Tag Archives: Refugees

Everything Sad Is Untrue (a true story), by Daniel Nayeri

Styling himself after Scheherazade, Khosrou begins his tale with his earliest memory, in which his grandfather in Iran, Baba Haji, kills a bull in his honor and wipes the blood on his little cheeks. At least, he thinks that is how it went, but maybe someone told him that story, or maybe it’s not even true at all. Whatever the case, it makes a great composition for English class in his American school, where everyone calls him Daniel.

Author Nayeri relates the story of his life as a wealthy child in Iran before his family was forced to flee the Muslim “Committee” because of his mother’s conversion to Christianity. They gave up everything, and now his mother works odd jobs to keep them housed and fed, even though she was a physician in Iran. Daniel remembers his father as a superhero of a man, confident and ebullient, but he did not come to America with them, and now he is married to someone else. In one school assignment after another, Daniel works to save his memories in stories, although his classmates only half believe him.

Nayeri uses evocative language to spin this mostly-true tale of his beloved Persian heritage, all the while honoring his mother’s courage in leaving it behind. He revels in the food of his homeland and tells of his evenings making fresh dishes with his mother. He is pudgy and shy, sorry that the girl he admires does not return his affections. His young life has far more years folded into it than his classmates’ simple lives could ever hold. He remembers the suffering of leaving loved ones, living for years as a refugee in Italy, and then starting all over again in Oklahoma.

This autobiographical novel has won just about every prize imaginable for teen books, and it is one of the finest examples of literary achievement for young people that I have read. The writing is beautiful, the style creative. Although the subject matter is sometimes heartbreaking, Daniel has a great sense of humor, so the reader is often laughing through tears. It is a story of immigration in which both the origin and the destination are honored. It is a story of religious persecution that does not hate the other faith. It is the tale of a boy who treasures family and heritage as he reconciles himself to a new home.

I listened to the audiobook version of this story, which is read by the author. I recommend this format, at least as a backup, since Nayeri has a friendly voice, and I would not have pronounced the Farsi words properly otherwise. This book would make a great family read-aloud (listen aloud?), since there is so much to discuss that is part of our ongoing national conversation. The comments about Christianity are refreshingly bold and positive, not the usual careful, neutral words of American writers. After all, his mother was willing to die for Jesus, like most members of the great conversion happening in Iran today. The grown-up Daniel Nayeri’s love and admiration for his mother will warm your heart.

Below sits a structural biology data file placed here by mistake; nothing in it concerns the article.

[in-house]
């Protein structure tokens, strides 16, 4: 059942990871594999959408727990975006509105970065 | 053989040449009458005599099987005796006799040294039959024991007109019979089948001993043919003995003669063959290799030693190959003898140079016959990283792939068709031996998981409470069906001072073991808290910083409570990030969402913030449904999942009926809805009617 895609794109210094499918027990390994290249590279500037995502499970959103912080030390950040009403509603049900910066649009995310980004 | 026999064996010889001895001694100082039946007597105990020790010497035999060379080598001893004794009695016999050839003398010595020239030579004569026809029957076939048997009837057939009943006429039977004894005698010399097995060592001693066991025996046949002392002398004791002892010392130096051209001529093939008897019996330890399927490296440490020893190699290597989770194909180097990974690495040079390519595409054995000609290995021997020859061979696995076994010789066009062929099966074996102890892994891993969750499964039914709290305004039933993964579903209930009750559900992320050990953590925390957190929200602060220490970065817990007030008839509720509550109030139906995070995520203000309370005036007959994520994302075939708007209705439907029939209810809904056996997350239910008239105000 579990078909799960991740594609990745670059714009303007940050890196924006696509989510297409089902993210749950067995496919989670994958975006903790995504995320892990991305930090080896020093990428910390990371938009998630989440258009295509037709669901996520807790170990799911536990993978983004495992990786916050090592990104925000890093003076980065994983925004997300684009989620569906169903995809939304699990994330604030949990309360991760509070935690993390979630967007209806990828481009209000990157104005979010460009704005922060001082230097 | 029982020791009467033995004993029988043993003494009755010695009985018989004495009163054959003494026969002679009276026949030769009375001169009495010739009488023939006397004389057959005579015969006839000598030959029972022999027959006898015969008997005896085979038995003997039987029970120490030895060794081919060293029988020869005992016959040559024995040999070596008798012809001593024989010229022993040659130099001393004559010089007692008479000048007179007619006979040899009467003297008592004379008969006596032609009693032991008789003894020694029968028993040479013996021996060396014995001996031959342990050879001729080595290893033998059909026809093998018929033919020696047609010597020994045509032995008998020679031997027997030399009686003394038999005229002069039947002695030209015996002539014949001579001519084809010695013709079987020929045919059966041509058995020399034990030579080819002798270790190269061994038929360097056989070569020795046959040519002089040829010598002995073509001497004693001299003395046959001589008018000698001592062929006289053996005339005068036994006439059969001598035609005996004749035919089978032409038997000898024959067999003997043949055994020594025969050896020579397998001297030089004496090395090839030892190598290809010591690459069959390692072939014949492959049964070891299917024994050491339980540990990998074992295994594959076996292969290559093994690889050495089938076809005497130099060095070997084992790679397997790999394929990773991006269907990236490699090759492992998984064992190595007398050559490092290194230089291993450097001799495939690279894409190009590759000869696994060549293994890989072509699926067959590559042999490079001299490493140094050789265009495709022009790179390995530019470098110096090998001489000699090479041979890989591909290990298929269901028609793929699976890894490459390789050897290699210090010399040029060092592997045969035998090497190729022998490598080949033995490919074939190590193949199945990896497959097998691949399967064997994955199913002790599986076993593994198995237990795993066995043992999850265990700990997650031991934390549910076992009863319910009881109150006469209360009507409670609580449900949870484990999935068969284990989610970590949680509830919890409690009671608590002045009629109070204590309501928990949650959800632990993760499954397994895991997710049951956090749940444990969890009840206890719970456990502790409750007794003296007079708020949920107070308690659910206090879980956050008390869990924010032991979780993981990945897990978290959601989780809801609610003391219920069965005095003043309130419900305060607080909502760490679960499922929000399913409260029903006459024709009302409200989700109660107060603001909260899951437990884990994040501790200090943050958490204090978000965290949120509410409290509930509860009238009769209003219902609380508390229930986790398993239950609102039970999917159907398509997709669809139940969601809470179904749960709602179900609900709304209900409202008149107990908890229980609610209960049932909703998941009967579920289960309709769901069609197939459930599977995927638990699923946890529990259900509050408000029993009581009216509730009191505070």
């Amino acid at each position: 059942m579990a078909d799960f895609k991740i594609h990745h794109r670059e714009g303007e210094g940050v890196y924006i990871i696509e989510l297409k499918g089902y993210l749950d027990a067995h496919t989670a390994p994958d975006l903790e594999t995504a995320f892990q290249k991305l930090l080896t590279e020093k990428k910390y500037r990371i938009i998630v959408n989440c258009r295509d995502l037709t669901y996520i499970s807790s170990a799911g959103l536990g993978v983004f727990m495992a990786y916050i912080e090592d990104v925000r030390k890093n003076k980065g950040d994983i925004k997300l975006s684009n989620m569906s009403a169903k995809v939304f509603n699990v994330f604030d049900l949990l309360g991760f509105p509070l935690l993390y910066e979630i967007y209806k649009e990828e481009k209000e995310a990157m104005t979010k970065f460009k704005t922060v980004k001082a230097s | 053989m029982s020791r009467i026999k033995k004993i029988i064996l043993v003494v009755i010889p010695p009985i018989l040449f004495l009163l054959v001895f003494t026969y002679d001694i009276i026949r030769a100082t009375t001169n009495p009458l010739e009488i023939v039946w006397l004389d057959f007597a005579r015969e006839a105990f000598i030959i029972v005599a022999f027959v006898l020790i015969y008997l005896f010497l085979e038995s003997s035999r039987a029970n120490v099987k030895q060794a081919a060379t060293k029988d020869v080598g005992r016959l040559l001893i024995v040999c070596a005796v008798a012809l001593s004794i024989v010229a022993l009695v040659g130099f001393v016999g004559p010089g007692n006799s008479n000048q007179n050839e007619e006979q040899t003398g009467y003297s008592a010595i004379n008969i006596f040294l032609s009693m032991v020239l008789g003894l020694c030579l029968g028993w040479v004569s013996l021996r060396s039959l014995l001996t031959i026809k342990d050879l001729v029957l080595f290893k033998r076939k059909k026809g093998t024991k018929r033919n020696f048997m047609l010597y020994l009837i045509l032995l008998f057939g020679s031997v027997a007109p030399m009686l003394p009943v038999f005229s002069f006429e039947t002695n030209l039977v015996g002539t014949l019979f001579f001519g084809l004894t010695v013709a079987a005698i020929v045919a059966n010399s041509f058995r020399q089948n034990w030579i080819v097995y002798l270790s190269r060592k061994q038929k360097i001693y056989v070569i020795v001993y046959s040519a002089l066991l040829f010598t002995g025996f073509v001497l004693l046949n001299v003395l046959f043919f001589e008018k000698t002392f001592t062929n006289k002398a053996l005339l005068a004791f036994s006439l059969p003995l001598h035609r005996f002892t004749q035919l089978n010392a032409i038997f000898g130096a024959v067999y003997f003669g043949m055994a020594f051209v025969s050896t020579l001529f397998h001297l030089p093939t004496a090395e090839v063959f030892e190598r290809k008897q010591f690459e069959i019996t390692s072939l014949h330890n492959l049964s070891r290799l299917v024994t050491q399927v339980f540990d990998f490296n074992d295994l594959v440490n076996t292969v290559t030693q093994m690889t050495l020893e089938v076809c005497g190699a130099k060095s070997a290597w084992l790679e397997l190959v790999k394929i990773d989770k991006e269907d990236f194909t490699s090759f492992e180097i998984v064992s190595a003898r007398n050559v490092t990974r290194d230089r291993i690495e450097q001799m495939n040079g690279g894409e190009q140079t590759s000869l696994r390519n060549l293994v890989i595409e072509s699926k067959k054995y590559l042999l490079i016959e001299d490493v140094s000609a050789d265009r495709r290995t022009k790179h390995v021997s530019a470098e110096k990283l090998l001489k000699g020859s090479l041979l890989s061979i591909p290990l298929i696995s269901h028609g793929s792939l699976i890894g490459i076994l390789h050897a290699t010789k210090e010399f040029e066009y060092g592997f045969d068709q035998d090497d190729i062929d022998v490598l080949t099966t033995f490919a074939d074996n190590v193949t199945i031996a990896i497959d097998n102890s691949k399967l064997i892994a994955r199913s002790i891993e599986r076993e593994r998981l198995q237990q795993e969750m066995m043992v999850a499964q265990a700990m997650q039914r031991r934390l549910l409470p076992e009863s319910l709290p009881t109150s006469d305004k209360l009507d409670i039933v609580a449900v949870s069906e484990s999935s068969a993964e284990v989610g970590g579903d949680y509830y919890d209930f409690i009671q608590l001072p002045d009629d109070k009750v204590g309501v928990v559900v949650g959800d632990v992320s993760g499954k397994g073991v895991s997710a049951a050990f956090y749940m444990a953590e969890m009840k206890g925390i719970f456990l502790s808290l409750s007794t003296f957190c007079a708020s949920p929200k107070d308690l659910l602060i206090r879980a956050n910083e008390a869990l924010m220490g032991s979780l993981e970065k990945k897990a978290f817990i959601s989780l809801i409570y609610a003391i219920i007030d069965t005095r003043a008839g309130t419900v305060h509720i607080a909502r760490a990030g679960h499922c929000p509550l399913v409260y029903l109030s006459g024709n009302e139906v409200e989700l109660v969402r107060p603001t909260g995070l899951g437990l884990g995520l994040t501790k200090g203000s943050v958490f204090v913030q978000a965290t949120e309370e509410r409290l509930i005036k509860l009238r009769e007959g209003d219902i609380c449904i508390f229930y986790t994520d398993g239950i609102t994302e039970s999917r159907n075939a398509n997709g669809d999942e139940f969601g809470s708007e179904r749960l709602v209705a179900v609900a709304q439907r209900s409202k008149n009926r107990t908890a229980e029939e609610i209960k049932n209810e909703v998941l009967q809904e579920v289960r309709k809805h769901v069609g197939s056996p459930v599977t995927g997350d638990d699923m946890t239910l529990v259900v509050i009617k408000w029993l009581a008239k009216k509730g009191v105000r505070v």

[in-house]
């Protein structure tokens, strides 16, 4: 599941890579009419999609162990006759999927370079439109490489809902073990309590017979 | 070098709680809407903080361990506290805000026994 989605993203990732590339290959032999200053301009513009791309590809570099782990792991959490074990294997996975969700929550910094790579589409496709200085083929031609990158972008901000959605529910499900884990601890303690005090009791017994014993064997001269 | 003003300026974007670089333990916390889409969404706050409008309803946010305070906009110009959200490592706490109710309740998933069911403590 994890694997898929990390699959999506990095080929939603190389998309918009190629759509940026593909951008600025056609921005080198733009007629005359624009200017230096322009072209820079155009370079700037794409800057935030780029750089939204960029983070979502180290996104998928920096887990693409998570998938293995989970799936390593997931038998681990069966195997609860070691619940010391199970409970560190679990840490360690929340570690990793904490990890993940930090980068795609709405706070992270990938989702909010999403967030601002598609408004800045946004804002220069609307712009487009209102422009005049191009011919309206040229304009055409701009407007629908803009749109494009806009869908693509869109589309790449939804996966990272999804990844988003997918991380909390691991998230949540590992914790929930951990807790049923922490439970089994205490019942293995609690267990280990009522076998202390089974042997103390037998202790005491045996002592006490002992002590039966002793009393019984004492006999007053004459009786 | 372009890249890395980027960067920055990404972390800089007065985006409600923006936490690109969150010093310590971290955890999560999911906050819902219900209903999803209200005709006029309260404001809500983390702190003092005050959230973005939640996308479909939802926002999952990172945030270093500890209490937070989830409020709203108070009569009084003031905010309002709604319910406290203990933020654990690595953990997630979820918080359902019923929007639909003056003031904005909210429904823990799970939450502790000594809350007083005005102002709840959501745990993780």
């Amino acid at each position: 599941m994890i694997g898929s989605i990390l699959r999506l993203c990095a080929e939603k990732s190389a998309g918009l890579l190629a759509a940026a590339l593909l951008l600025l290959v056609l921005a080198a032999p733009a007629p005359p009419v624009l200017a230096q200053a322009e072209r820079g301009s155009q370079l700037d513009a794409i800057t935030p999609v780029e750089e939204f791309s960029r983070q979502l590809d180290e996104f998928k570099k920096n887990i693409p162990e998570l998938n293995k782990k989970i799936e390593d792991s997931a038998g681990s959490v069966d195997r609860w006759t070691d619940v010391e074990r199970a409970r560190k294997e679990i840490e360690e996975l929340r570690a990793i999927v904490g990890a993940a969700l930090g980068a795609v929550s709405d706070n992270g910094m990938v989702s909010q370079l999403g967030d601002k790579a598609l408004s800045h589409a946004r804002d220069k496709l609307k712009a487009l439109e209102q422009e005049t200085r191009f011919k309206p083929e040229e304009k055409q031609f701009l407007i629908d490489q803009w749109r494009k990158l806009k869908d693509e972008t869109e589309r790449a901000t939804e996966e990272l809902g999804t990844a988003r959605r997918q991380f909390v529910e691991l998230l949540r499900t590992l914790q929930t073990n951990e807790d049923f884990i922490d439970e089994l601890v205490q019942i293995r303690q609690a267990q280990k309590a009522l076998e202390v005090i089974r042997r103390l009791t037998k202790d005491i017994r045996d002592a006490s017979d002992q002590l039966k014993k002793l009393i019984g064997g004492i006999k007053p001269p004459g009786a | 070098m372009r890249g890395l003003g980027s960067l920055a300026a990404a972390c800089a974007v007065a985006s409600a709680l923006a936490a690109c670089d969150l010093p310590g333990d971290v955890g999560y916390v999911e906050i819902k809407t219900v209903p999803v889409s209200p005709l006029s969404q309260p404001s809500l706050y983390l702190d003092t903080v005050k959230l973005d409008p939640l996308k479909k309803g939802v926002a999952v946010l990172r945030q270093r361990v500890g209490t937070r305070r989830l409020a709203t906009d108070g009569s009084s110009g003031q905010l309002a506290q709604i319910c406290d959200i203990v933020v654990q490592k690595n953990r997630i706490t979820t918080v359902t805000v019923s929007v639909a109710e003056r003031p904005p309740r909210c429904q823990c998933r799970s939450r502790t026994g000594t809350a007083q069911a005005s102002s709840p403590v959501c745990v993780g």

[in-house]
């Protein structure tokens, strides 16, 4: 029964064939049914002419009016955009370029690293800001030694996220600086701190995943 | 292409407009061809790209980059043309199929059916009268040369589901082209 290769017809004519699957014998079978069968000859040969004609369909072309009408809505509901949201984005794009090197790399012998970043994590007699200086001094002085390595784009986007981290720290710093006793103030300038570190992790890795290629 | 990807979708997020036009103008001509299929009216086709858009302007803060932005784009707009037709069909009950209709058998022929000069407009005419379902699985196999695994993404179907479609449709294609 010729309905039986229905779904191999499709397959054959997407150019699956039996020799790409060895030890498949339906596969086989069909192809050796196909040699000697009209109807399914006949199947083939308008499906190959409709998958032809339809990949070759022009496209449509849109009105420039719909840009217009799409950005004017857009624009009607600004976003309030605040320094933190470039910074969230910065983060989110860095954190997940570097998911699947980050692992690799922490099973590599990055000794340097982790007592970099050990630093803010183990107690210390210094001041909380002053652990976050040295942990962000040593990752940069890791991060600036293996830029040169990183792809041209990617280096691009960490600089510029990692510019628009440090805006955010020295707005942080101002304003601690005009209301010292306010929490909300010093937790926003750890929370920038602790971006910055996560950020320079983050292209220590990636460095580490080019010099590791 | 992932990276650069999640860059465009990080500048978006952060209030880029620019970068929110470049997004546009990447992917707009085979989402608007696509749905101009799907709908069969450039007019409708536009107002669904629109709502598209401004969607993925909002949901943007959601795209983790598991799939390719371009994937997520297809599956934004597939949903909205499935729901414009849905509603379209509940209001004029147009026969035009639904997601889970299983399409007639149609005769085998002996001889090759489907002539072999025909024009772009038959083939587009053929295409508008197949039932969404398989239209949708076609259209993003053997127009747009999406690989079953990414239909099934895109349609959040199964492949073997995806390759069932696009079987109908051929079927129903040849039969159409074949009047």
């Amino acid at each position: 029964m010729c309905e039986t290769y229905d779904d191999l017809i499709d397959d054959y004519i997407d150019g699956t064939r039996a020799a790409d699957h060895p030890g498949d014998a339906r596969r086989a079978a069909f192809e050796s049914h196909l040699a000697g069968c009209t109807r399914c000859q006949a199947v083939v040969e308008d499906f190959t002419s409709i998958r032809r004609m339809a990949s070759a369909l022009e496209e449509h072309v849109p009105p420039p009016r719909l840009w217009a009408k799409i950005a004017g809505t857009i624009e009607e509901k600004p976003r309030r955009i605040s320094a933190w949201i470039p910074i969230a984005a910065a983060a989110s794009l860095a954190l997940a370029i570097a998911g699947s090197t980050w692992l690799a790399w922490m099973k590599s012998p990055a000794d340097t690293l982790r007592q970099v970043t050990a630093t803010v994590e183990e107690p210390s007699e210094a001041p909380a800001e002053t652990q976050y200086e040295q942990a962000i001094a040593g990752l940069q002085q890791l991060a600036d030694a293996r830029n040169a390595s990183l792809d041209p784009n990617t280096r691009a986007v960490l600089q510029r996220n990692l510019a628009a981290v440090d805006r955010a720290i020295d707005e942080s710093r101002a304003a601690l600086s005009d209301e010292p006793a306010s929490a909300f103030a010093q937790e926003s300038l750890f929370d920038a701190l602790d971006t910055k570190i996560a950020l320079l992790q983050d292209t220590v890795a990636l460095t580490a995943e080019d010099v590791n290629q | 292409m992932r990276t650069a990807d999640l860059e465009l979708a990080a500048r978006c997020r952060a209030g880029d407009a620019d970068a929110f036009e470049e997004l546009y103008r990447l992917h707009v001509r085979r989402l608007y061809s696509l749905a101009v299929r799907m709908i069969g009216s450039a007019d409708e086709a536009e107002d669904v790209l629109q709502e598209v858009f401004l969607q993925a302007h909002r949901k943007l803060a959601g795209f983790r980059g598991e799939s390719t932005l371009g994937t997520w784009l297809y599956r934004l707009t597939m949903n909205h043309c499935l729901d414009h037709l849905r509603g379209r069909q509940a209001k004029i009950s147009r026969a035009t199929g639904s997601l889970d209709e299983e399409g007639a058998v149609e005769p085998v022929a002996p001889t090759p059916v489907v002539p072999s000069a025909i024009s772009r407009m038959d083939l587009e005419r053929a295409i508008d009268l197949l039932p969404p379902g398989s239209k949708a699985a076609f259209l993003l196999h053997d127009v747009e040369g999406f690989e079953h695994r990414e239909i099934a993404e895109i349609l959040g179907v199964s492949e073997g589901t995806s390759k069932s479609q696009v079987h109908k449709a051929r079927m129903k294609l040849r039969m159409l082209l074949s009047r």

Very highly recommended.

Disclaimer: I listened to a library digital audio copy of this book. Opinions expressed are solely my own and may not reflect those of my employer or anyone else.

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A Long Petal of the Sea, by Isabel Allende

Long Petal of the SeaVictor was not the handsome Dalmau brother; that was Guillem, a charmer who had fallen in love with Roser, the young woman his family had rescued. No, Victor was consumed by his desire to be a doctor. His studies were interrupted by the Spanish Civil War, but he received plenty of on-the-job training on the battlefield. The day that he reached into a young man’s open chest and massaged his heart back to life, his reputation as a miracle-working cardiologist began.

But the war churned on. Victor, Roser, and his mother were driven from their homes by Franco’s Fascist forces, and they joined the sea of starving refugees pouring toward the French border. Guillem was killed in battle, his mother despaired, and Roser was pregnant. The famous poet and diplomat Pablo Neruda had chartered a ship to bring Spanish refugees to his home country of Chile, the “long petal of the sea,” but he had a limited number of spaces, and only married couples were welcomed.

The refugees were surprised to find a warm welcome in Chile, but their hearts longed for their home in Spain. For years, Victor hoped to return, but instead found himself running, decades later, to Venezuela to escape the Chilean revolution. New friends and family entered his life, and his definition of “home” began to change.

Spanning generations, this intense and enthralling novel weaves fictional and historic characters together in an unforgettable story. Each chapter opens with a few lines of Pablo Neruda’s poetry, and he is portrayed in the book as a friend and confidant of Victor. Isabel Allende’s second cousin and godfather, Salvador Allende, was president of Chile just before the revolution, and he plays a minor role in the story, as well.

Allende observes how huge, worldwide events affect obscure people in life-altering ways, and yet, the slow, invisible workings of the human heart can also change the world forever. She explores the meaning and nature of love, the necessity of courage, and the obstinance of hope. Unlike her novels of magical realism, this is a work of historical fiction that will keep you busy researching South American history and political movements, and it is woven into the author’s own story, as well. Victor and Roser are unforgettable. You will ache for them, hope for them, and be so proud of them.

Very highly recommended.

Disclaimer: I read an advance reader copy of this book, which is now available to all. Opinions expressed are solely my own and may not reflect those of my employer or anyone else.

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